Apparently journalists are suddenly concerned with the economic impact on America’s collective love life, because the buzz has been celebrating Valentine’s Day on a budget. It is unfortunate that my budget is not the same as Matt Lauer’s. Valentine’s on my budget would include borrowing art supplies from my children and crafting a card that would rival any second grader employed by Hallmark. Throw in a bag of Hershey’s kisses and a matching number from my very own smoochy lips and you’ve got Valentines on a budget.
My budget also does not include building space into my kitchen to house multiple sets of dishes and glasses used exactly once a year. I don’t care if these holiday themed dinnerware sets come from the Pottery Barn or The Dollar Store, you need a place to store them. Do you really pull out the red tinted glasses and heart smeared plates on the 14th or have I just lost my sense of romance?
The best budget and family friendly idea of the year is a romantic dinner for two at home, after tucking the kids snugly in their beds.
Sounds good in theory, but allow me to demonstrate a real life love fest.
5:30 pm – Throw several dinosaur shaped chicken nuggets in the oven. Put a pot of water on to boil for a quick Mac & Cheese side dish. While waiting for the water to boil, rescue Simba from the grasp of the dog’s jaws, inspect and sign homework papers, and throw the now clean laundry into the dryer. Take the dog outside because she’s chewing on your slippers and you can’t shake her. Answer the phone for the four hundredth time that night. While on the phone, go fetch the incessantly barking dog and free your sweet old neighbor who is trapped in her car.
6:00 pm – Get OFF the phone and scrape all black residue from the chicken nuggets. Salvage whatever over boiled water is left in the pot and quickly add the maccaroni. Finish mixing the mac and yell to your kids to set the table for themselves.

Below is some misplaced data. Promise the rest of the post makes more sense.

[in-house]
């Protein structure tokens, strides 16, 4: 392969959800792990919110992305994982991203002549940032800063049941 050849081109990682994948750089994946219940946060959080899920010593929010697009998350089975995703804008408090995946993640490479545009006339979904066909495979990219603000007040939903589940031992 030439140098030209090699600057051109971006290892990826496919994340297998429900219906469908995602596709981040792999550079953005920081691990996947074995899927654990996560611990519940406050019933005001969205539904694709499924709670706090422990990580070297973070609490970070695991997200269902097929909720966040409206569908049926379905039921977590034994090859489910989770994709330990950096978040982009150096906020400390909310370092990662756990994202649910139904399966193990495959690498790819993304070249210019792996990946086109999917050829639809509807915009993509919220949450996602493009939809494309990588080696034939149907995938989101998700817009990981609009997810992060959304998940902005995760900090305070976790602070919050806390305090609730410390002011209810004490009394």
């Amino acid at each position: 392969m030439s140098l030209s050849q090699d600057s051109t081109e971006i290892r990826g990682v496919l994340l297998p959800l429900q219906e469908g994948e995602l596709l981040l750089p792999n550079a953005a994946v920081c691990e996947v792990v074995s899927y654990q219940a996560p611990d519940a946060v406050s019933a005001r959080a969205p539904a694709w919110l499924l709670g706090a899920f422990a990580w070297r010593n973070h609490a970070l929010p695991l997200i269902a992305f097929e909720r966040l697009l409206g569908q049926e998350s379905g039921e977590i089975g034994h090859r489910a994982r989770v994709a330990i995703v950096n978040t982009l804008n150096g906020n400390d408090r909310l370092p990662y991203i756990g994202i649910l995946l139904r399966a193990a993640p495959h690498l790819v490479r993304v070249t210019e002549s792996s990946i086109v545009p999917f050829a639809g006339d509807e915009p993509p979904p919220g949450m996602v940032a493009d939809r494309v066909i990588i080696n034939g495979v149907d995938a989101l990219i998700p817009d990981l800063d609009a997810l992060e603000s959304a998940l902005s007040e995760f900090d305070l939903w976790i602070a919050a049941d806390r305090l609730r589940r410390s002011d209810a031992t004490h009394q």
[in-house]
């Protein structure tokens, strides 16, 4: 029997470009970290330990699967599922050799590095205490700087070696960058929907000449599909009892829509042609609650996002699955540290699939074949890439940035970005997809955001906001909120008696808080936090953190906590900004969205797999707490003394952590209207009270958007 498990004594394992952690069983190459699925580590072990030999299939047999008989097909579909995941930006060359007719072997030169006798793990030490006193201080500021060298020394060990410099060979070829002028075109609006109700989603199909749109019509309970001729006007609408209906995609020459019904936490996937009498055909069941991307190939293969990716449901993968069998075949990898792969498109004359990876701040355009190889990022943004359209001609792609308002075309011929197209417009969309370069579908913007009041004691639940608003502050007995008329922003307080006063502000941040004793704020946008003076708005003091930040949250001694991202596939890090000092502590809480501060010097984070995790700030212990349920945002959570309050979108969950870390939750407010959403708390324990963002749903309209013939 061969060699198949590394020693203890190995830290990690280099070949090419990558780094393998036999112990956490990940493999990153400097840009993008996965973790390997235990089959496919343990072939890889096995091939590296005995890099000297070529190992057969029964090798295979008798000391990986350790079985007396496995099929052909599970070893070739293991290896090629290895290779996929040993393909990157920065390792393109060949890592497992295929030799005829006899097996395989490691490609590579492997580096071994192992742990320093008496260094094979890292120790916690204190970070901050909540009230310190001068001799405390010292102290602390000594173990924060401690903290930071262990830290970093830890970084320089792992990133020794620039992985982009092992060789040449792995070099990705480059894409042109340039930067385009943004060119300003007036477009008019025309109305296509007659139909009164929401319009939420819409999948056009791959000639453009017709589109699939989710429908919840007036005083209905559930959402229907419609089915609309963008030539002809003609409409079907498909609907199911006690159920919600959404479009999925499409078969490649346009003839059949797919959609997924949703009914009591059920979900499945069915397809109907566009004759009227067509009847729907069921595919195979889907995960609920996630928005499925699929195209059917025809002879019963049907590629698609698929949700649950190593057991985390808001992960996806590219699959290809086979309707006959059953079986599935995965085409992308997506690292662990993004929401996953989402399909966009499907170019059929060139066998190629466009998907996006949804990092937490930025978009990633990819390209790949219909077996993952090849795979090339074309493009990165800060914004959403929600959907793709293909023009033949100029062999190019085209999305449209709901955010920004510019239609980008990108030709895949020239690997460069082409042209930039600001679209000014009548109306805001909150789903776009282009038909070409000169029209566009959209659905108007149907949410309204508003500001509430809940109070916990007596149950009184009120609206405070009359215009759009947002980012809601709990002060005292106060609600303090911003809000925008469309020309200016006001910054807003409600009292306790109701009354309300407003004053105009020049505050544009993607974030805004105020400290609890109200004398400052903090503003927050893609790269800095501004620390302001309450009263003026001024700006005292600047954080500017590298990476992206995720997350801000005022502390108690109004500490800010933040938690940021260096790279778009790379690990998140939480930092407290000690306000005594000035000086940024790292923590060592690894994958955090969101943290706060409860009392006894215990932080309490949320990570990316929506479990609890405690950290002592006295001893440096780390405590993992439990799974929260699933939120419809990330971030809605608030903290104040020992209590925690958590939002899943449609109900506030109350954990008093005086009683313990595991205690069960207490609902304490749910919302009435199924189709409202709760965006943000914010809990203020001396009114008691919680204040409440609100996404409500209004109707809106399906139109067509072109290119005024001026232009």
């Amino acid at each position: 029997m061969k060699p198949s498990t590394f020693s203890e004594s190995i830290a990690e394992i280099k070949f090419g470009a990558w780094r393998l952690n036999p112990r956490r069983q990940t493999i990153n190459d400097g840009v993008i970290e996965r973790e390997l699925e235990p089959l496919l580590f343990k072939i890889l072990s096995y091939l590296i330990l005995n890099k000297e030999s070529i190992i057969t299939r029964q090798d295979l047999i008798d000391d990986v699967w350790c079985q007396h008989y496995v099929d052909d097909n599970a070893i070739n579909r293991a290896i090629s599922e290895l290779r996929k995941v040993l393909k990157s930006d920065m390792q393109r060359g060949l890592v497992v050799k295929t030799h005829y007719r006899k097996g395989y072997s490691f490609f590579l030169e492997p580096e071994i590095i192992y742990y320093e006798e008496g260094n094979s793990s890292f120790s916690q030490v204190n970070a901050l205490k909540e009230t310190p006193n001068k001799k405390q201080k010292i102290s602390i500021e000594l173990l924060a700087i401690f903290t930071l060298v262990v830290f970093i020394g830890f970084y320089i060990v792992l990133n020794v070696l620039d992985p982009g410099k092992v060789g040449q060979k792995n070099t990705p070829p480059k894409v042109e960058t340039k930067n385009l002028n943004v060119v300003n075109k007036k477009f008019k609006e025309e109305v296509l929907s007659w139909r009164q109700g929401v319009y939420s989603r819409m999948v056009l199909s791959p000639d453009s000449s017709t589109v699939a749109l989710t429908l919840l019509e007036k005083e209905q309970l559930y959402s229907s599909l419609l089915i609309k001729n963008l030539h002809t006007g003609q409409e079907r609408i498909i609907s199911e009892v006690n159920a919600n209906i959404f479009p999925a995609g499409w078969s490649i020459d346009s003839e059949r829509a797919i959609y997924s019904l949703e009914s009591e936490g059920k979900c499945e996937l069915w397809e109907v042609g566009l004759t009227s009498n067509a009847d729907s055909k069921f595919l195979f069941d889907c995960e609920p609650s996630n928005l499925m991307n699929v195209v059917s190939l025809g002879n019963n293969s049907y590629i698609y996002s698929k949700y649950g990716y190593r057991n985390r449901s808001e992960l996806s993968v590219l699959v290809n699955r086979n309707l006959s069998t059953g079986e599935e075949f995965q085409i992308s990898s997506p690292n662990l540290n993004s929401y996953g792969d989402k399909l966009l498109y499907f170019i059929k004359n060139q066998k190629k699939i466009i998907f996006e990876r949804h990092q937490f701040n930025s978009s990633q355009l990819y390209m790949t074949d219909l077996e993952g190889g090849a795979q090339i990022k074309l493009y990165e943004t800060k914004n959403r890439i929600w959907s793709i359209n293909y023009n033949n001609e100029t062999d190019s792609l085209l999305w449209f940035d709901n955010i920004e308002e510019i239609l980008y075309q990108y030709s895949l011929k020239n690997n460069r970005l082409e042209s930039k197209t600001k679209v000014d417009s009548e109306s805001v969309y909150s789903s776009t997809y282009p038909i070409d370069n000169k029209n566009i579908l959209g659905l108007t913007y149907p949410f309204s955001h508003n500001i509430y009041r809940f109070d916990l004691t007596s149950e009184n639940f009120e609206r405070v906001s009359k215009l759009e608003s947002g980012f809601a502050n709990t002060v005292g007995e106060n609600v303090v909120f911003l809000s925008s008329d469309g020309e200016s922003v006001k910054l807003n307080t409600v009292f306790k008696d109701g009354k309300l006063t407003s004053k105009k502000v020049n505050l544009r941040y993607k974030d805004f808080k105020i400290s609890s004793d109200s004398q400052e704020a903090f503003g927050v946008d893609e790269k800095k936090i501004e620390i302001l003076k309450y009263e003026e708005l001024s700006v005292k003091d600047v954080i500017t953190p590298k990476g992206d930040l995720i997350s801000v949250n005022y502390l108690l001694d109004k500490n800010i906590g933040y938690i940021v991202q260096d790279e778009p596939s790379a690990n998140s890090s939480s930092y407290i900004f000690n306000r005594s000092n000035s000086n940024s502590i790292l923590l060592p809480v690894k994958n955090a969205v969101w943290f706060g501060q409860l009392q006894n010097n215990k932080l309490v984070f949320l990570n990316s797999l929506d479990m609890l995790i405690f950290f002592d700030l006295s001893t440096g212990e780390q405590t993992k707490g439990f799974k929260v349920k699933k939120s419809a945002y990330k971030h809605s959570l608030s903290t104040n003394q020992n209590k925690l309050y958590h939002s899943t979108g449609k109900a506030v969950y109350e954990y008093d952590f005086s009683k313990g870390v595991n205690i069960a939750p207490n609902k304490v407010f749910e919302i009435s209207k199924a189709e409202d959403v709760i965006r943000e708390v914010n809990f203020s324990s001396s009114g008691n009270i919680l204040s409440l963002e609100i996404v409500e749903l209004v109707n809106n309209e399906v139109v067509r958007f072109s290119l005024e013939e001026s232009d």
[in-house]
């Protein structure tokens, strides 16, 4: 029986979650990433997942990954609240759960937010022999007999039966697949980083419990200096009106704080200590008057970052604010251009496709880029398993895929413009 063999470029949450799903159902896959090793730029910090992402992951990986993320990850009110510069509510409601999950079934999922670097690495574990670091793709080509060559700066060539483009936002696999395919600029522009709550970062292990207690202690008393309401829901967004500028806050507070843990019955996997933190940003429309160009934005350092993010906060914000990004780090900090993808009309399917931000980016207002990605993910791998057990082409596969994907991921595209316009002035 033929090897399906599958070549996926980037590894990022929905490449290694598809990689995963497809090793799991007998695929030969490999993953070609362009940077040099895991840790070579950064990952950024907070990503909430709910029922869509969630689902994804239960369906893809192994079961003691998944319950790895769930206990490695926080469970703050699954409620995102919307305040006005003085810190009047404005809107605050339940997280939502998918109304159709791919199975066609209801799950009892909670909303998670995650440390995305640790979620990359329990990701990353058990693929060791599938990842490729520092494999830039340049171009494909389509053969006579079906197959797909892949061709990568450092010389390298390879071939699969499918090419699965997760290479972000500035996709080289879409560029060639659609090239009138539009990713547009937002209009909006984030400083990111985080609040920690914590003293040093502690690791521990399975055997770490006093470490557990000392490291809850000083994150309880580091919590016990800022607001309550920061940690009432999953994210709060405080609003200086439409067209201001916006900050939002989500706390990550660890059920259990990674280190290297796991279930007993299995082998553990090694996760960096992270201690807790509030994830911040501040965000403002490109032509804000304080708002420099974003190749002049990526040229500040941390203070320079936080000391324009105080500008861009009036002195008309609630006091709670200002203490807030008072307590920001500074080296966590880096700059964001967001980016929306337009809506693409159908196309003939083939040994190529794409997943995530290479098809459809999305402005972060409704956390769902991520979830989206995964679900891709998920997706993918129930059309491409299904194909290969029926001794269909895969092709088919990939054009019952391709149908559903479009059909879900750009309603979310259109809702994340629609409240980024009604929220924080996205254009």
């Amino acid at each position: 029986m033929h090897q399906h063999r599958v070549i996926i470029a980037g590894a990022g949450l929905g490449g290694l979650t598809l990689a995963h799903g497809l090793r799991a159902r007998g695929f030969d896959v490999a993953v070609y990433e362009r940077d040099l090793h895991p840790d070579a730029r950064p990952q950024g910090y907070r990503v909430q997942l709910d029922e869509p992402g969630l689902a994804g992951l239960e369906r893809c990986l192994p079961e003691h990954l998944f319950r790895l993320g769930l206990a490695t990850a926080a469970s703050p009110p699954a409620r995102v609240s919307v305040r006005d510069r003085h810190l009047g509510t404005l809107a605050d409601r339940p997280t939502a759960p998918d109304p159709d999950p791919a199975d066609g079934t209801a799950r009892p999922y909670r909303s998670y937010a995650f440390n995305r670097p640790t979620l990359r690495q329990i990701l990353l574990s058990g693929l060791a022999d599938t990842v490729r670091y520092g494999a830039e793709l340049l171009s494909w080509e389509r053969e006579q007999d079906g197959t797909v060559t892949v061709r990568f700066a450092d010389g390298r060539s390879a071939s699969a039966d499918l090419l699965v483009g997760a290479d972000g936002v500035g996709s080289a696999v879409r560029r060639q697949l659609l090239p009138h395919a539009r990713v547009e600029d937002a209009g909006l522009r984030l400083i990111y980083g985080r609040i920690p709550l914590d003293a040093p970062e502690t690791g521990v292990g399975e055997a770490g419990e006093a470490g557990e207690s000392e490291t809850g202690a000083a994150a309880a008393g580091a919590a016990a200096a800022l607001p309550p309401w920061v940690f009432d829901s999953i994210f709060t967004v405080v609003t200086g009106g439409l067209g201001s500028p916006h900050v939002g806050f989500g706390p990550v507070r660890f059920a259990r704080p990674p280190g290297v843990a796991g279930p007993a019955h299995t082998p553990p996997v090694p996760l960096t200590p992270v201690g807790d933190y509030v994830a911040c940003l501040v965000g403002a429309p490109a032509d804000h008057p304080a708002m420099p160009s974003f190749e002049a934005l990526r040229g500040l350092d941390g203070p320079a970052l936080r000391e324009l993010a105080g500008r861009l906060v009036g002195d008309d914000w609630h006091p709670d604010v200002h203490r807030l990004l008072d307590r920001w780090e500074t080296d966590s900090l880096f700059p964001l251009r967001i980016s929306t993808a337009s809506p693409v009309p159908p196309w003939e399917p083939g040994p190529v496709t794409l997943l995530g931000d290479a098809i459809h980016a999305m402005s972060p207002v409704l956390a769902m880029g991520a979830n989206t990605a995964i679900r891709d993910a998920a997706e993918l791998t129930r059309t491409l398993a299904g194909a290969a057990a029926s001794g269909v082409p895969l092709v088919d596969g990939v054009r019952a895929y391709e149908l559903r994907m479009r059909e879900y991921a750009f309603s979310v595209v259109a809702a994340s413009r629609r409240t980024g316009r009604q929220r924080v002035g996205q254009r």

6:30 pm – Listen to reading homework; make sure the kids shower and brush; do the dishes; don’t kill the dog; mop the floor after scraping your slipper free from the sticky goo your daughter made in science class; go to the bathroom.
8:00 pm – Assign your daughter the job of setting a ‘fancy’ table for you. Make her promise not to lick each fork to remove dishwasher spots. Send your husband down to the corner market to get the cashews for the cashew chicken you are making.
8:30 pm – Tuck your daughter into bed, send your son to read, and take a much needed shower. Put the dog in her crate so she doesn’t push the bathroom door open and run off with your clean underwear.
8:40 pm – Tame your hair, paint your face, and dress in the first clean thing hanging in your closet.
8:55 pm – Snack on the burnt crisps leftover from the kid’s nuggets.
9:00 pm – Tuck your son into bed. Start cooking. Again.
9:30 pm – Serve a lovely cashew chicken dinner minus the cashews, because apparently there was a run on cashews this afternoon.
9:40 pm – Light the candles and take out the crying dog.
9:45 pm – Just as your husband leans into the flickering light of the candles to plant a big one on your lips, the dog freaks out because your neighbor decides he’s going to shovel. Again. Save the kiss for the later and grab the dog before she wakes up your daughter.
9:47 pm – Too late. The kids wake up and filter through to use the bathroom and get a drink. It’s an emergency of course. You can faintly see symptoms of dehydration in their eyes. Let them taste your cashewless chicken.
9:55 pm – Explain the importance of alone time between parents and threaten their lives with ten years of morning till night homework, year-round school, and a chore list that stretches to New Jersey and back.
10:00 pm – Throw out the cold and somewhat lousy dinner and go straight to dessert. Ensure your spouse that yawning and drooping eyelids are the latest signs of true love.
NOW, if the media are really concerned about America’s love life, they would just send their teenagers to our house to babysit for less than ten dollars an hour.